Children Of Same Sex Parents Perform Better Academically

Children Of Same Sex Parents Perform Better Academically

A recent study undertaken by The University of Oxford has revealed children of same sex couples may in fact perform better academically than children of heterosexual couples.

These results of course fly in the face of the types of baseless criticism and bigotry aimed at the apparent negative effects experienced by children in LGBTQI families. Including by the likes of the Australian Christian Lobby, who for a long time have made no qualms about their stance on same sex parenting and LGBTQI rights.

Conducted in the Netherlands, which was the first country in 2001 to legalise same sex marriage, the study included 2,971 children of same-sex parents (2,786 lesbian couples and 185 gay male couples) and over a million children of heterosexual parents. It followed the children from birth through to completion of secondary school.

The study also drew comparison from unique administrative records collected by Statistics Netherlands that cover the entire Dutch population annually from 1995 to 2019.

“Our results indicate that children raised by same-sex parents from birth out perform children raised by different-sex parents on standardised test scores at the end of primary education by about .14 standard deviations,” the summary reads. “By contrast, children who live with same-sex parents at a later date perform worse (albeit not significantly) on the test than children with different-sex parents, likely due to the negative influence of parental separation.”

 The study also showed that children raised by same-sex parents from birth continue to out perform children raised by different-sex parents in secondary education, suggesting children raised by same-sex parents from birth are 4.8 percentage points more likely to graduate from high school than children raised by hetrosexualparents. 

Led by Deni Mazrekaj, a postdoctoral researcher at the University of Oxford, Mazrekaj recognized a lack of proper data in this area as he explained in an interview with Unilad UK.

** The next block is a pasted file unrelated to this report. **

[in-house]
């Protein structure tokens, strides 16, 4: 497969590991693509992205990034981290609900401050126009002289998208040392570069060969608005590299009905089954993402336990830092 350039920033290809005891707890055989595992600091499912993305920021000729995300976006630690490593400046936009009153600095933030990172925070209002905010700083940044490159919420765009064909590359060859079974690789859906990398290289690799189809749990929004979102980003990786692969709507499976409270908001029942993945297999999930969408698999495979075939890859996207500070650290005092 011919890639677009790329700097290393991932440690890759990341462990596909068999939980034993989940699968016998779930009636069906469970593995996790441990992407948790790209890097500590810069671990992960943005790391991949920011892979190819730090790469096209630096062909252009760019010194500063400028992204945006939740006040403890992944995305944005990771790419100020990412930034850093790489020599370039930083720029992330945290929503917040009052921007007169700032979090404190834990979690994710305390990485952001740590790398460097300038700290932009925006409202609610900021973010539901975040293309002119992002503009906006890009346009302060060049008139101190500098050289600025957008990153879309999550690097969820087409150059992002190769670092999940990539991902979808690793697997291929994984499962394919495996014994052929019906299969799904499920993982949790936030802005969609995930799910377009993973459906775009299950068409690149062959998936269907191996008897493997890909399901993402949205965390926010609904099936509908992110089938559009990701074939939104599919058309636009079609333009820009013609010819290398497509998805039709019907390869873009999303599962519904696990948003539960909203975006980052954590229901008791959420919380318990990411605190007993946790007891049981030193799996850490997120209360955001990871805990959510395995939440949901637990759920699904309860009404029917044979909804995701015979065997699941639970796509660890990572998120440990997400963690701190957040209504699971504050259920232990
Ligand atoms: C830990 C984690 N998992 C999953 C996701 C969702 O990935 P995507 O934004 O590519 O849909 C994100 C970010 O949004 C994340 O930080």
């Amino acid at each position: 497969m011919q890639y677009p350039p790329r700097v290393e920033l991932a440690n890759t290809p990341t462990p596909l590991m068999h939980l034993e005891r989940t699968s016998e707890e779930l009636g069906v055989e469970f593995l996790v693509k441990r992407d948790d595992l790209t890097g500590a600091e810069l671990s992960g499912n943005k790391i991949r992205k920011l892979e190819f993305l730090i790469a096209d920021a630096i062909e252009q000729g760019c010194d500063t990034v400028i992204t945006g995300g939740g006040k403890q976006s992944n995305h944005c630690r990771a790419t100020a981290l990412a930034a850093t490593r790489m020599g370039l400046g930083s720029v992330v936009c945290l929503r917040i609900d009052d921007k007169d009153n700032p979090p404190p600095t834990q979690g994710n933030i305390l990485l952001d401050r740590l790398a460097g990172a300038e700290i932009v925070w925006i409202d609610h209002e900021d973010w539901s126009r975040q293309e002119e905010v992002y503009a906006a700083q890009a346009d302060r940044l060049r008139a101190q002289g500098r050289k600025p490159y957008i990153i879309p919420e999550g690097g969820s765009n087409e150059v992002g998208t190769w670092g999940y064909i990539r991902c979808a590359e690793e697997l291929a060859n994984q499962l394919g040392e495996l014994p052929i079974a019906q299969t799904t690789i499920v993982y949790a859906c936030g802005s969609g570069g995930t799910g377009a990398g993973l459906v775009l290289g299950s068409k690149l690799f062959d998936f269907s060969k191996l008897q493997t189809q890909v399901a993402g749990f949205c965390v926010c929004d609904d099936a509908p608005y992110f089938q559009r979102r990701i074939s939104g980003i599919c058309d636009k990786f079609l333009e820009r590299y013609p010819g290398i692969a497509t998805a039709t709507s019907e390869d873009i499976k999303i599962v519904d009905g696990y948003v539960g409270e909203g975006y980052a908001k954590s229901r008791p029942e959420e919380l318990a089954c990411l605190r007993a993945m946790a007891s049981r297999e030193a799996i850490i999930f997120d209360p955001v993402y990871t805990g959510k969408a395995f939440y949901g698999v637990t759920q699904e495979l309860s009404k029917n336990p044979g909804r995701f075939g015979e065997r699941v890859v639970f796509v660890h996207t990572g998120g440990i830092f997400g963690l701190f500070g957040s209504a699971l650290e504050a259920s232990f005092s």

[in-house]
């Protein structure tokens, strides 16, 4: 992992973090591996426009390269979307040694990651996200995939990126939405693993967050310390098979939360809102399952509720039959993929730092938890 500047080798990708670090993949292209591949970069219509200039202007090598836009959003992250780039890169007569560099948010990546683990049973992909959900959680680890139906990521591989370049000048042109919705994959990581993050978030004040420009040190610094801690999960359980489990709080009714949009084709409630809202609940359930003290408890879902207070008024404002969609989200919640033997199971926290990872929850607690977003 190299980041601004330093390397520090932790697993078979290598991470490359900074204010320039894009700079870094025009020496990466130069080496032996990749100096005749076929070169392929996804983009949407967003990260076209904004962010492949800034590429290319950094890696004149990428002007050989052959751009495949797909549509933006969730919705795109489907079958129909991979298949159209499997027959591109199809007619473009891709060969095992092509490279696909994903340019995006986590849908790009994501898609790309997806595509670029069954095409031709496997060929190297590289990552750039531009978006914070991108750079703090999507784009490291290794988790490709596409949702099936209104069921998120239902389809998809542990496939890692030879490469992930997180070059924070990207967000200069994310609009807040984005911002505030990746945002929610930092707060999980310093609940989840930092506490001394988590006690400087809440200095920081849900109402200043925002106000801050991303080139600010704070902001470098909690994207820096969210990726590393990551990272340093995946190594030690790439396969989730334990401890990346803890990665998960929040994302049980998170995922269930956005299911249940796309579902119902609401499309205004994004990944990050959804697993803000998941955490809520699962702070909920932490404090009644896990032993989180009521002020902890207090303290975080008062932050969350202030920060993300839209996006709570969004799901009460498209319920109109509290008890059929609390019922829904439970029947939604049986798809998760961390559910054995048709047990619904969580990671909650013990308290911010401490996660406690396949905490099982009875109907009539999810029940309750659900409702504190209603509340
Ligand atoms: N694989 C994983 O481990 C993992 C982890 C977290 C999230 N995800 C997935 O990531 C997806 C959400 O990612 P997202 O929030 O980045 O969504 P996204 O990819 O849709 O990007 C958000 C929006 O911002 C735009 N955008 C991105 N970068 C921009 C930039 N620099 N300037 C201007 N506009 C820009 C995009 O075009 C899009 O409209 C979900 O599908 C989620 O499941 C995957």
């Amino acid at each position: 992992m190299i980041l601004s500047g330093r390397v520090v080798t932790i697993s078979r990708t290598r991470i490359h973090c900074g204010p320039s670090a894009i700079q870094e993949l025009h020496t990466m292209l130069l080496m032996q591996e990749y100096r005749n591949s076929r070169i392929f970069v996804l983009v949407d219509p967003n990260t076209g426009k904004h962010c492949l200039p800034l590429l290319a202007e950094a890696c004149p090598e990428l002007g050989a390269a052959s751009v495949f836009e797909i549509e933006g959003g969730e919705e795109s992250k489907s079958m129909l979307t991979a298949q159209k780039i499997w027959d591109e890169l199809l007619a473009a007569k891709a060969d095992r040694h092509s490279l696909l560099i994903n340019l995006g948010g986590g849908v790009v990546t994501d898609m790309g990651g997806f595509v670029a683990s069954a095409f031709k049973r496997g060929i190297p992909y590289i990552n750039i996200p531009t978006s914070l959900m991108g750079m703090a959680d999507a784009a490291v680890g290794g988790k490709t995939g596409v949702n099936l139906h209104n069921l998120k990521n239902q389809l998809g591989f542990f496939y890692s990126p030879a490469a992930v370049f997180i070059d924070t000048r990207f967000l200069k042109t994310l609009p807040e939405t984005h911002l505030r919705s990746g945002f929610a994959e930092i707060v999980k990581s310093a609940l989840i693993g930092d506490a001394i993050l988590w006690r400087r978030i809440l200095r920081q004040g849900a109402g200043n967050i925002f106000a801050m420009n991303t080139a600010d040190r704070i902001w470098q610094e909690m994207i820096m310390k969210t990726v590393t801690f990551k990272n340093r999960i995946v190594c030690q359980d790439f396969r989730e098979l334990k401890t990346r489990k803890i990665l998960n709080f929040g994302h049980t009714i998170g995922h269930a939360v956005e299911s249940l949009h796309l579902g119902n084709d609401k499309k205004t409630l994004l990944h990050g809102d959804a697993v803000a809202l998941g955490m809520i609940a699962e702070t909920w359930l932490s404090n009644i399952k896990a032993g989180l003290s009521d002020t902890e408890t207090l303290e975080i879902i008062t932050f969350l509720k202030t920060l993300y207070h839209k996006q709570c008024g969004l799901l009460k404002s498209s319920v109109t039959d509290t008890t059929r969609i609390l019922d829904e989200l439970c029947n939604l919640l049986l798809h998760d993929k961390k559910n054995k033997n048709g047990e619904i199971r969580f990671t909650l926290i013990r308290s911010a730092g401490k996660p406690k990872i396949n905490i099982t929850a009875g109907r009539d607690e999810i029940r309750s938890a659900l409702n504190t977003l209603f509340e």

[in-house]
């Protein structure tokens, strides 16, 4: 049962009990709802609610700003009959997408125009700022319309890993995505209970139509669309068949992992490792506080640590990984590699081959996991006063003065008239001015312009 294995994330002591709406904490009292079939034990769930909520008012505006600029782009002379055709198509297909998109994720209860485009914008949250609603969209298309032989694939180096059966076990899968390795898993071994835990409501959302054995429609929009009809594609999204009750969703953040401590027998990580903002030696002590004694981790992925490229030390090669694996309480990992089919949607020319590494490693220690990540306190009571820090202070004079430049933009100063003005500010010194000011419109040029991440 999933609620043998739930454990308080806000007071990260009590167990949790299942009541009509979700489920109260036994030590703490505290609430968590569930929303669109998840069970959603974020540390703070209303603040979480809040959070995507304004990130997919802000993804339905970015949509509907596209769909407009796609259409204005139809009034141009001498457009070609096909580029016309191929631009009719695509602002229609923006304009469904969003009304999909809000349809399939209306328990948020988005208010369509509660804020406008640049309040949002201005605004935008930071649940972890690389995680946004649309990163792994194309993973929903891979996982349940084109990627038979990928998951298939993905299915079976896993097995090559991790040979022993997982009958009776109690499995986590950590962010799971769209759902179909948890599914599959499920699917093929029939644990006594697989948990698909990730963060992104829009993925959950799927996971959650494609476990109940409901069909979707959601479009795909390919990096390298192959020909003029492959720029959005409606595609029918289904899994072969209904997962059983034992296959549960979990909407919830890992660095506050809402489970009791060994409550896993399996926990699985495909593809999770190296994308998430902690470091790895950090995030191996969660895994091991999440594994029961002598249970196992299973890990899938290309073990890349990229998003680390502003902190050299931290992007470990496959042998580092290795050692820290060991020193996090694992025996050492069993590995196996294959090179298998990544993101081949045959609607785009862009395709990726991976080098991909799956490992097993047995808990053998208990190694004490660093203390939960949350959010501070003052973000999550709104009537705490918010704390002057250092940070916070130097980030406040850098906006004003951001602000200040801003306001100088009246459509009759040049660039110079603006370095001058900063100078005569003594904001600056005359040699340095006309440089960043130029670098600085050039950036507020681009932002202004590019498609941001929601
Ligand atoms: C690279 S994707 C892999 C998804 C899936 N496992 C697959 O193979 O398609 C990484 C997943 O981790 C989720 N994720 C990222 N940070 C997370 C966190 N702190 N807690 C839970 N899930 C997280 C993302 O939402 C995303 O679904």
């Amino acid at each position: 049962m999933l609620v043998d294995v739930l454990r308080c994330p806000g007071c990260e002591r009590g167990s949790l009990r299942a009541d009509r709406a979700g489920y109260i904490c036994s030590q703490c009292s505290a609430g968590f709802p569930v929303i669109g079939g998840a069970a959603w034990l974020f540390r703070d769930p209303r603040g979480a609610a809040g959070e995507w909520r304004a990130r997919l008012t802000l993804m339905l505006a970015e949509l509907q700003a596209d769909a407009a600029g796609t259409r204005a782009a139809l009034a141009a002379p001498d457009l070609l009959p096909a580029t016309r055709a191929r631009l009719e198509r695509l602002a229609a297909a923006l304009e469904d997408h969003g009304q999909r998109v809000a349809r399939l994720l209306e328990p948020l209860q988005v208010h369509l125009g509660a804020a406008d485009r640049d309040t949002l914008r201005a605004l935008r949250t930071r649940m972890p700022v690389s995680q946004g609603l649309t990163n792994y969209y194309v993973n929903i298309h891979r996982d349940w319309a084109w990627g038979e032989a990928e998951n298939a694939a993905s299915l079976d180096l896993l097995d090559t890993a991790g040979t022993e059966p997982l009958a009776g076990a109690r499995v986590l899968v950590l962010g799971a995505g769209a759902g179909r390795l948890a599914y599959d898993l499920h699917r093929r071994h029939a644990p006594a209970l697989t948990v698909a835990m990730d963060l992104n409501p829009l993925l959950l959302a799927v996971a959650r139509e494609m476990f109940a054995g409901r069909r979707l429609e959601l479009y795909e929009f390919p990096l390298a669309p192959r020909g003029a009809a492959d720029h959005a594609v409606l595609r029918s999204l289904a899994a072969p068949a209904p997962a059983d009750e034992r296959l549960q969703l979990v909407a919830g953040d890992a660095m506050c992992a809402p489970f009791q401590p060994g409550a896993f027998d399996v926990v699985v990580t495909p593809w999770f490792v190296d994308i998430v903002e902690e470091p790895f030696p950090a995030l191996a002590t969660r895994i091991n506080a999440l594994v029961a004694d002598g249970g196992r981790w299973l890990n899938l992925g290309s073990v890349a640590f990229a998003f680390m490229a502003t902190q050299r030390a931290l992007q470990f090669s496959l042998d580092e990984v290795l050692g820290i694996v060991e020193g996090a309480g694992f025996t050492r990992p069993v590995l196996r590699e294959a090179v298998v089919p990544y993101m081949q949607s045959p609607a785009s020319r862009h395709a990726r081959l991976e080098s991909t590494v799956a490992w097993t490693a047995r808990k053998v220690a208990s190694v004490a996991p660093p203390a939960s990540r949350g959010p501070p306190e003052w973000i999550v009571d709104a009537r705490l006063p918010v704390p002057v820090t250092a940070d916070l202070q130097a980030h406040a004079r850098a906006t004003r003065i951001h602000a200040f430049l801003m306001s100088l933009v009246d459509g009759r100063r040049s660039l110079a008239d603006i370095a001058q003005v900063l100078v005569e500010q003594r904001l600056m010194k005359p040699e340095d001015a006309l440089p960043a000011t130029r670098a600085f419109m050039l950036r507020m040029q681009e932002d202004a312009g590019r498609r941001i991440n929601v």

We were aware that the previous literature had major shortcomings: either very low sample sizes or they could study only a single point in time, so they couldn’t properly study children who were raised by same-sex parents over a longer period from birth. And this is important because if a child enters a same-sex family through a divorce for instance, it may bias the results.

The study also suggested that children with same-sex parents are more likely to have high socioeconomic status (SES) and receive substantial parental investment from highly committed parents.

 Our study shows that socioeconomic status is a major factor. We found that same-sex parents are often wealthier, older and more educated than the typical different-sex couple.” Mazrekaj  adds, “Same-sex couples often have to use expensive fertility treatments and adoption procedures to have a child, meaning they tend to have a high level of wealth.

However, once we controlled for SES, the positive associations reduced, but remained positive. Thus, it is likely that other factors also play a role, for instance these are wanted pregnancies and same-sex parents are also very likely to be highly motivated to become parents given the procedures they have to undergo to have children.

The sheer scope of this study goes some way to disprove the negative assumptions surrounding the welfare of children in LGBTQI families, and while not going as far, similar studies conducted in the US found there was little difference between children of same-sex or different-sex parents in terms of educational success, meaning that children raised by same-sex parents fare just as well as children raised by heterosexual parents.

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